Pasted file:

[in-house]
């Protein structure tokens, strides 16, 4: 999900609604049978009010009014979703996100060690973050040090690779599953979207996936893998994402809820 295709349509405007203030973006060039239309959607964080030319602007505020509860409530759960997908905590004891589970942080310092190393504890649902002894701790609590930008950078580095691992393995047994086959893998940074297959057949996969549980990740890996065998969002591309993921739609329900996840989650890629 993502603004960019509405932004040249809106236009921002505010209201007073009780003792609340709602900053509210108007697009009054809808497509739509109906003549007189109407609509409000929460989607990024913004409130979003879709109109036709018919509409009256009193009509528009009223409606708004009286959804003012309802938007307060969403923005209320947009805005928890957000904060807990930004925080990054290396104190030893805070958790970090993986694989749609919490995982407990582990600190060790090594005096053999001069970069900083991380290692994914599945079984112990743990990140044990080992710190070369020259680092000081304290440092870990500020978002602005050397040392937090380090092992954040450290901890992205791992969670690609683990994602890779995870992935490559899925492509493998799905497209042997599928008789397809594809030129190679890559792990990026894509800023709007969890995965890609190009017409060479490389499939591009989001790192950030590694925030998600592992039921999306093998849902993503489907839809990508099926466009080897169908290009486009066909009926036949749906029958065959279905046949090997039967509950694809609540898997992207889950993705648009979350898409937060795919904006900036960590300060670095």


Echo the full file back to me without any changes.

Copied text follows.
[in-house]
């Protein structure tokens, strides 16, 4: 999900609604049978009010009014979703996100060690973050040090690779599953979207996936893998994402809820 295709349509405007203030973006060039239309959607964080030319602007505020509860409530759960997908905590004891589970942080310092190393504890649902002894701790609590930008950078580095691992393995047994086959893998940074297959057949996969549980990740890996065998969002591309993921739609329900996840989650890629 993502603004960019509405932004040249809106236009921002505010209201007073009780003792609340709602900053509210108007697009009054809808497509739509109906003549007189109407609509409000929460989607990024913004409130979003879709109109036709018919509409009256009193009509528009009223409606708004009286959804003012309802938007307060969403923005209320947009805005928890957000904060807990930004925080990054290396104190030893805070958790970090993986694989749609919490995982407990582990600190060790090594005096053999001069970069900083991380290692994914599945079984112990743990990140044990080992710190070369020259680092000081304290440092870990500020978002602005050397040392937090380090092992954040450290901890992205791992969670690609683990994602890779995870992935490559899925492509493998799905497209042997599928008789397809594809030129190679890559792990990026894509800023709007969890995965890609190009017409060479490389499939591009989001790192950030590694925030998600592992039921999306093998849902993503489907839809990508099926466009080897169908290009486009066909009926036949749906029958065959279905046949090997039967509950694809609540898997992207889950993705648009979350898409937060795919904006900036960590300060670095």